You can use that information along with the System call CySysFlashWriteRow() to write into the flash of your device.

# Risks and Issues Writing the PSoC 4 Flash

There are several risks that you must take into account when performing a PSoC 4 Flash write (or for that matter writing Flash in any other MCU).

• You must write a complete row at a time.  In PSoC 4 that is 128 bytes.  So, even if you want to write only 1 byte, you will need to read in all of the data surrounding that byte in the row and make sure you don’t overwrite something important.
• You can easily write someplace bad and brick your part (e.g. if you overwrite your program, or exception vectors, or …).  You need to be very careful that you are writing in the correct place
• It takes 20ms, which is a long time in the context of MCU speed, to write a row of flash and the MCU comes to a standstill while that is happening (all of the interrupts are off etc.)
• The Flash will eventually wear out.  If you look at the data sheet for PSoC 4 you will find that the endurance of the Flash is 100K writes. If you are continually updating a place in the memory, you will eventually wear it out

# A PSoC 4 Flash Write Demo Project

To demonstrate the process of a PSoC 4 Flash write I created a project that:

• Initializes a 128 byte array in the Flash (aligned to a complete row) with 0’s
• Lets you read the Flash array into a RAM array by pressing a key on the keyboard
• Lets you printout the values of the Flash array
• Lets you printout the values of the RAM array
• Lets you increment the values of the RAM array
• Lets you write the RAM array into the Flash

Normally when you declare a variable in C it will be assigned to the RAM somewhere (either on the Stack or in the Data or BSS section of the RAM).  In order to have my array be assigned to the Flash, I declare the array to be “const”.  The first time I did this I did not include the “={0}” in the declaration, and the compiler decided to put the array in the RAM, but when I initialized one of the elements it assigned it to the Flash.  The CY_ALIGN() macro tells the linker to put the start of the “row” array on a 128 byte boundary.  In other words completely aligning to a Flash row.

```// Allocate 1 row of flash... make it aligned to the row size
// and initializde it with 0's
// the const keeps it in the flash (not in the data segment)
const uint8_t row[CY_FLASH_SIZEOF_ROW] CY_ALIGN(CY_FLASH_SIZEOF_ROW) = {0};
```

At the start of main, I declare array called “data” which will reside in the RAM.  I will use this array as a buffer to read Flash data into, then change it, then write it back to the Flash.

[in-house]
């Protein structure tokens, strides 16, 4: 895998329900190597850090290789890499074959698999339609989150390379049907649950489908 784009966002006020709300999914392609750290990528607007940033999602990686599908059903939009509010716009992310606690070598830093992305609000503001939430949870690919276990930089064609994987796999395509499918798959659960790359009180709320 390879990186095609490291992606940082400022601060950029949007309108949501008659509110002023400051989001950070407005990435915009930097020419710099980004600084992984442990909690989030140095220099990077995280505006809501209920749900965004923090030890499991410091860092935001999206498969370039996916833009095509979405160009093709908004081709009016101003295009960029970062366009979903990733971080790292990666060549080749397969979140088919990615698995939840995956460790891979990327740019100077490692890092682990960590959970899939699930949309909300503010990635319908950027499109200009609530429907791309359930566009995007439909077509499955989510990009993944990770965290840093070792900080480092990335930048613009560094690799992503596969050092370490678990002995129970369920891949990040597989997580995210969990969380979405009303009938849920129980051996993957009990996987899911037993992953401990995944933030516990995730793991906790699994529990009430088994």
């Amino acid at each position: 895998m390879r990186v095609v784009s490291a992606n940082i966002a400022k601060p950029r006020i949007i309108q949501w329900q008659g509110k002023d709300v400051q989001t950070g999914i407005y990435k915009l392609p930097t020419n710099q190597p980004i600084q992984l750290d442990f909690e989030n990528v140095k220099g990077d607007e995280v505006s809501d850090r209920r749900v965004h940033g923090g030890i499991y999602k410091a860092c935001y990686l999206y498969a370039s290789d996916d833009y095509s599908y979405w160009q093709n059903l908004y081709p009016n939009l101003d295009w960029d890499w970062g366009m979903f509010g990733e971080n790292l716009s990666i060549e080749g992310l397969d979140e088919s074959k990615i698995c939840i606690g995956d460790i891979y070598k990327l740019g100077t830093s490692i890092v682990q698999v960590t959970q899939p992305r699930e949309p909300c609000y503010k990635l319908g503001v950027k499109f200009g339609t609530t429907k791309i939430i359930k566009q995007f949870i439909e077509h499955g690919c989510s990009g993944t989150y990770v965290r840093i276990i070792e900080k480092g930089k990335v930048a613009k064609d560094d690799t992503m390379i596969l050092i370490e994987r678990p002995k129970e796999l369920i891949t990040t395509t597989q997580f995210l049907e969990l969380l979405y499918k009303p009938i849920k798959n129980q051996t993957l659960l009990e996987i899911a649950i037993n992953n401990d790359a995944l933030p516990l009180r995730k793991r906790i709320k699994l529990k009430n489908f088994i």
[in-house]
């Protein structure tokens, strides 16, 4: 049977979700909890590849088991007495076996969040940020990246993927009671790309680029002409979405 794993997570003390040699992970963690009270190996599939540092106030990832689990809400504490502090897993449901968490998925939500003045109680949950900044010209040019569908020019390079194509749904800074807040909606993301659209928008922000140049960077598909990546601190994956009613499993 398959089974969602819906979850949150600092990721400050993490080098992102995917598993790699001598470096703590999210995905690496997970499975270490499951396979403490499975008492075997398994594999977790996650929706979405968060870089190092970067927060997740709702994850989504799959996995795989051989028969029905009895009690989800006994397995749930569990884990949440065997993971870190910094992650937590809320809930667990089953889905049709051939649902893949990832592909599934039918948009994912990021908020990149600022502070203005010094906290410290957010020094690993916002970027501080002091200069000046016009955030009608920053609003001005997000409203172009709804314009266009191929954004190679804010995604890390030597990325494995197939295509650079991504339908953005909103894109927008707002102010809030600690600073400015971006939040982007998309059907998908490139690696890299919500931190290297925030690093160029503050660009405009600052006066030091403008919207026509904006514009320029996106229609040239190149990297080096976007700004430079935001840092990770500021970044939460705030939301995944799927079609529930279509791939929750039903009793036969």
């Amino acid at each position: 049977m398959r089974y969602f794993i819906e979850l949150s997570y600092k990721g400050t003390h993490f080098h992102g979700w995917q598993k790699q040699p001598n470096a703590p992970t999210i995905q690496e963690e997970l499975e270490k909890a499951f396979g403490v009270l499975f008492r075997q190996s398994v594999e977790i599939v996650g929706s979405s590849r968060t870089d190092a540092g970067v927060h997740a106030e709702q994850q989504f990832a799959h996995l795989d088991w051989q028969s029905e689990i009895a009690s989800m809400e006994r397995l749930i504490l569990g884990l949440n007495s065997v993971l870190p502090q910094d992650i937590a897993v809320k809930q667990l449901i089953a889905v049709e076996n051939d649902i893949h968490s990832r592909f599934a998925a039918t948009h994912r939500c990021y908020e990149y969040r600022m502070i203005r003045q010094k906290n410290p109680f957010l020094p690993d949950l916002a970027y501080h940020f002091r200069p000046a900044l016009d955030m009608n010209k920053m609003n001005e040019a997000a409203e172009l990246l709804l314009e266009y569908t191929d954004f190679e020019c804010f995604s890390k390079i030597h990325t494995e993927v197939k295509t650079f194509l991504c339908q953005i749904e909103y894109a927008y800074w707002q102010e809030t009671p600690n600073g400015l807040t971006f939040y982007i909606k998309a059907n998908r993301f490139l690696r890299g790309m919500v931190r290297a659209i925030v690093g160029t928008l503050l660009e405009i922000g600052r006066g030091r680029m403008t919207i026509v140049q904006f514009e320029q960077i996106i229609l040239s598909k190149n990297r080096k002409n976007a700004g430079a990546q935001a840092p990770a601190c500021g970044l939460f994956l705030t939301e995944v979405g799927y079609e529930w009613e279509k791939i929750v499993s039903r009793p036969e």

We know that the Flash is arranged in rows of 128 bytes (well, actually rows of size CY_FLASH_SIZEOF_ROW).  To calculate the row number of the my array “row”, I use the Address of the row divided by the row size. (the CY_FLASH_BASE is 0x00 because the Flash starts at Address 0x00)

```    uint8_t data[CY_FLASH_SIZEOF_ROW];
int rowNum;
// calculate which row in the flash that the "row" array resides
rowNum = ((int)row - CY_FLASH_BASE) / CY_FLASH_SIZEOF_ROW;
```

To make things a bit easier I create a function called “dump” which just prints the values of a “size “of memory in hex format.  The function just takes an address that you want to start dumping to the screen.

```// This function dumps a block of memory into rows of hex ...16 bytes long in hex
void dump(uint8_t *array, int size)
{
int i,j;
j=0;
for(i=0;i<size;i++)
{
dbgprintf("%2X ",array[i]);
j=j+1;
if(j==16) // 16 values per line
{
j = 0;
dbgprintf("\n");
}
}
UART_UartPutString("\n");
}
```

In order to test this whole thing I use a UART to read from the keyboard and display to the screen.  The main function is just a loop that reads keys and then does a big “switch”.

When you press ‘f’ it dumps the Flash “row”

When you press ‘r’ it copies the Flash “row” into the array “data” (which resides in the RAM)

When you press ‘i’ it increments the values in the “data” array

When you press “R” it dumps out the values in the “data” array

When you press ‘q’ it prints out information about the rowNumber, row size etc.

```   for(;;)
{
char c;
c = UART_UartGetChar();
switch(c)
{
case 'f':
UART_UartPutString("Dumping Flash\n");
dump((uint8_t *)row,CY_FLASH_SIZEOF_ROW);
break;
case 'r':
UART_UartPutString("Reading Flash into RAM\n");
memcpy(data,row,(int)CY_FLASH_SIZEOF_ROW);
break;

case 'i':
UART_UartPutString("Incrementing RAM Array\n");
data[0] = data[0] + 1;
for(i=1;i<(int)CY_FLASH_SIZEOF_ROW;i++)
{
data[i] = data[i-1]+1;
}
break;
case 'R':
dbgprintf("Dumping RAM Array\n");
dump(data,CY_FLASH_SIZEOF_ROW);
break;

case 'q':
dbgprintf("Row Number = %d\n",rowNum);
dbgprintf("RowSize = %d\n",CY_FLASH_SIZEOF_ROW);
dbgprintf("Flash Address = %X\n",CY_FLASH_BASE);
dbgprintf("Row Address = %X\n",(unsigned int)row);
dbgprintf("Data Address = %X\n",(unsigned int)data);

break;
```

When you press ‘w’, it writes the “data” array into the “row” array in the Flash using the “CySysFlashWriteRow()” system call

```            case 'w':
dbgprintf("Writing Flash from RAM Buffer\n");
rval = CySysFlashWriteRow(rowNum,data);
if(rval == CY_SYS_FLASH_SUCCESS )
{
dbgprintf("Flash Write Sucess\n");
}
else if (rval == CY_SYS_FLASH_INVALID_ADDR)
{
dbgprintf("Flash Write Failed: Invalid Address\n");
}
else if (rval == CY_SYS_FLASH_PROTECTED)
{
dbgprintf("Flash Write Failed: Flash Protected\n");
}
else {
dbgprintf("Flash Write Failed: Unknown\n");
}
break;
```

# Testing the Program